James Madison opened up at No. 11 in this year’s preseason FCS coaches poll – below four teams that didn’t end up qualifying for the playoffs. Meanwhile, about five hours up the road in northeastern Ohio, Youngstown State didn’t even crack the top 25 to kick off 2016.
Yet, here these two programs are in Frisco, Texas, with a chance to compete for the national championship on Saturday.
James Madison will play for its first title since 2004 behind a top-flight offense and underrated defense. The Dukes come into the title game fresh of their upset win in the semifinals over five-time defending champion North Dakota State. For the unseeded Penguins, they will have a shot at title No. 5 in program history.
According to each coach, their trips to Frisco come as no surprise. Rather, they attribute their postseason success to the ability to endure challenging regular season schedules and getting hot at the right time.
“You have two teams from hands down, the two best conferences in the nation, so it does not surprise me,” JMU coach Mike Houston said in a Dec. 29 teleconference. “We fully expected to have an opportunity to do this and I'm sure Youngstown State did, as well.”
“One thing about this tournament is you've got to earn your way there. Everybody has their shot,” YSU coach Bo Pelini added. “You've got to make the plays when it counts, and I think both teams have shown the ability to do that, and it's a testament to the kids on both sides. You've got to have character and you've got to have a work ethic. There's a lot of things that go into it.”
As the weather gets colder – even in Texas, where game-time temperatures are expected to be in the 30s – these two teams have continued to heat up. The Penguins have won six straight heading into the season finale while the Dukes are on an 11-game tear.
YSU clinched its spot in the title game in the most dramatic of fashions. Facing a four-point deficit from a goal-to-go scenario with six seconds left on the clock against No. 2 seed Eastern Washington, Hunter Wells delivered a perfect strike that tight end Kevin Rader hauled in with one hand.
Rader pinned the throw to a defender’s back for the game-winning touchdown and possibly the play of the year.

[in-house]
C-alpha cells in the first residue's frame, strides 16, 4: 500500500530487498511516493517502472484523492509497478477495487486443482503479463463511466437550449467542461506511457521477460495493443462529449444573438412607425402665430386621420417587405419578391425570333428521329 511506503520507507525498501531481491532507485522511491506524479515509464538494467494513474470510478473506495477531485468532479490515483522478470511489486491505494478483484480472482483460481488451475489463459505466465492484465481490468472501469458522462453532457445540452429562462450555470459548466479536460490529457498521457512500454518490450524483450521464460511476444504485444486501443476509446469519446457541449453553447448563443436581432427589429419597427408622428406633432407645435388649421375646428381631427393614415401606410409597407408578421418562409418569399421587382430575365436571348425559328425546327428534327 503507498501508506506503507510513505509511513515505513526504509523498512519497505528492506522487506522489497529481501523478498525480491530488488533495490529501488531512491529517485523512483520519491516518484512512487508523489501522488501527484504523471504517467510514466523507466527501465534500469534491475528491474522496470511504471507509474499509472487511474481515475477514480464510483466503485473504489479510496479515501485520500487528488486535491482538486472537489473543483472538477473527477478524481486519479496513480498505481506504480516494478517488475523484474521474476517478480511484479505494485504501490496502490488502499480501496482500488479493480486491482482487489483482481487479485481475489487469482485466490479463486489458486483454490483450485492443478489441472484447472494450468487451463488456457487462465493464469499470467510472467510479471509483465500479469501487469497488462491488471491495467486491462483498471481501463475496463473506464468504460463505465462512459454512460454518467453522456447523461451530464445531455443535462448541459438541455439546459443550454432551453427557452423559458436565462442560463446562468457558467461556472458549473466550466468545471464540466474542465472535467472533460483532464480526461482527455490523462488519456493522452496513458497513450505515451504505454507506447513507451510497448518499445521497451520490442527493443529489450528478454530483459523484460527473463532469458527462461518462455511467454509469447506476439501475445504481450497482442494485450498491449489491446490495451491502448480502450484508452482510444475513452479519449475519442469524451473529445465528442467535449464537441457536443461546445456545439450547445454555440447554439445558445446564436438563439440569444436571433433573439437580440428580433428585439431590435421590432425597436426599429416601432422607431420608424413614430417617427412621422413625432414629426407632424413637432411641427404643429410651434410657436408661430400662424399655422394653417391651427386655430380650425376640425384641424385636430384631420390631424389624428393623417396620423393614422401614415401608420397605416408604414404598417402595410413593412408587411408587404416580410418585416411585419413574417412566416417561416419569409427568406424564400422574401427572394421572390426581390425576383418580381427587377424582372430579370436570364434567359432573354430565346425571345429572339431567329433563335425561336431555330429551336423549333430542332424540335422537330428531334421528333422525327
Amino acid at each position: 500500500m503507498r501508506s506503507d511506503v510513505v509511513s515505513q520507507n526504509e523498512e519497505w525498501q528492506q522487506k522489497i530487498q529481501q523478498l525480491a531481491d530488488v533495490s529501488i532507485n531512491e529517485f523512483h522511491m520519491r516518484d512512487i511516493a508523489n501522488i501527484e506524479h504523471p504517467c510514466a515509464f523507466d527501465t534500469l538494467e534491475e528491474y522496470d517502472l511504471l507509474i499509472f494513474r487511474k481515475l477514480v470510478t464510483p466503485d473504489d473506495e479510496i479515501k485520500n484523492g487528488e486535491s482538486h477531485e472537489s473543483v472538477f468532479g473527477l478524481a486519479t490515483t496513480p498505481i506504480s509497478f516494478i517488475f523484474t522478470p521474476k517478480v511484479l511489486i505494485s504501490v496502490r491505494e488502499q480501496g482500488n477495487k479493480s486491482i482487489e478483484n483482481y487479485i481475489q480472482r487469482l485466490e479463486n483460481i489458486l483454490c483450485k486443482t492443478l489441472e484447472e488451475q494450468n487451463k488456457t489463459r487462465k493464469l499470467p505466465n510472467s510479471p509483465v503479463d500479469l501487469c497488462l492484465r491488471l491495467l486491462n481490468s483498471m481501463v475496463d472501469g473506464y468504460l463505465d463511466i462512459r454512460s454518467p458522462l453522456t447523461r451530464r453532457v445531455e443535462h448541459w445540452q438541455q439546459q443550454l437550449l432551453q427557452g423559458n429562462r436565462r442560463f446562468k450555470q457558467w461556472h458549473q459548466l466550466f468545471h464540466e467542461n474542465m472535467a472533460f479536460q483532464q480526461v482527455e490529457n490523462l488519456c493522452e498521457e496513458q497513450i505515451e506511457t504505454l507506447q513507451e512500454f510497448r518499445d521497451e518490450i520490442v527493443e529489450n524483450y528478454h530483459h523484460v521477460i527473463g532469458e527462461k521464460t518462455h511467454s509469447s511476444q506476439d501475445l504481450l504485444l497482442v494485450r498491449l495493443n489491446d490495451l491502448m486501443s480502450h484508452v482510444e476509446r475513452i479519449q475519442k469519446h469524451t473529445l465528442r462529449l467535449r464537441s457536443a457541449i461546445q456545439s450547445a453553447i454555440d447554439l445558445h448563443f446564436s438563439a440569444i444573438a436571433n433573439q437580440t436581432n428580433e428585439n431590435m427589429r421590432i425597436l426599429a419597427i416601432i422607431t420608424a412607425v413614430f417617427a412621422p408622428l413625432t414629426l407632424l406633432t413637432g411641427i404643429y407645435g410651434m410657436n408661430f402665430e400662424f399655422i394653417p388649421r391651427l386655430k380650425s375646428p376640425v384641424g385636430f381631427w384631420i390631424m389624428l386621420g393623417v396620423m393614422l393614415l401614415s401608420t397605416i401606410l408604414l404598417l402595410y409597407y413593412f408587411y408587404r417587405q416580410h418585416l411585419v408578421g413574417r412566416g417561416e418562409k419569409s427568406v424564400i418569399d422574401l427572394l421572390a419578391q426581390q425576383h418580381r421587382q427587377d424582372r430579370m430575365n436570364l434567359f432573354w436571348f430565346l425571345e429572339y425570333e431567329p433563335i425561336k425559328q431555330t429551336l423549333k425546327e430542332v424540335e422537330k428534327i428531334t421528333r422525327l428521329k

“That play was just an amazing play by an amazing guy. It should have been a jump ball the way it happened – but at the same time, it wasn’t,” YSU tailback Jody Webb said at Thursday’s Media Day. “He could have easily given up… It’s a team game but Kevin Rader made that play. He made that play for us.”
That thrilling finish came one day after JMU picked up a big statement win over the Bison to end an unprecedented run of dominance.
Dukes center Matt Frank said that win in a hostile Fargo Dome should serve as good preparation for playing on a national title stage.
“It’s something that coach Houston has preached to us about, not letting the stage get too big. I think we played in one of the biggest ones you can [in Fargo],” Frank said. “Just pushing through adversity there and coming out with a win will help us against a formidable opponent here.”
While both teams are sound on both sides of the ball, it’s likely to be an intriguing matchup between JMU’s second-highest scoring offense in the FCS and a stingy YSU defense that boasts two of the best defensive ends in the country.
Khalid Abdullah paces the Dukes offense as the nation’s leader in rushing touchdowns (20) while quarterback Bryan Schor has significantly improved in his junior year under center en route to being named CAA offensive player of the year.
“My confidence has grown a lot this season and that comes straight from the rest of the players. We have very gifted players on our team and I’m very confident that they’re going to make plays for me,” Schor said. “So when I throw a ball up on a deep ball or something, just having the faith that those guys are going to go up and make plays is what’s helped me bring my game up a level.”
Schor and his offensive line will be tested by the Penguins’ deep front, led by senior defensive ends Derek Rivers (14 sacks) and Avery Moss (10).
“When you first flip on the film, the thing you notice right off the bat is just how very, very good they are up front,” Houston said. “They have two long, extremely athletic, talented defensive ends that are great against the run and can do a great job rushing the passer.”
Very few teams have succeeded in slowing JMU’s offense down this year but Rivers believes the Penguins have the talent up front to do so.
“We just have to play our game,” Rivers said. “We’ve been playing running quarterbacks all year so just add another one to the list.”
Either way Saturday’s contest goes, there will be a new name etched on the FCS Football Championship Trophy for the first time in six seasons. And simply just getting to Frisco won't be enough for either side.
“It’s something that every player dreams about, getting to that national level and saying you are the best in that division,” JMU linebacker Gage Steele said. “As a senior with all that we’ve gone through as a team, it’s truly an awesome story and something that’s definitely going to be talked about later in life.”
“We didn’t come here for no reason,” Webb said.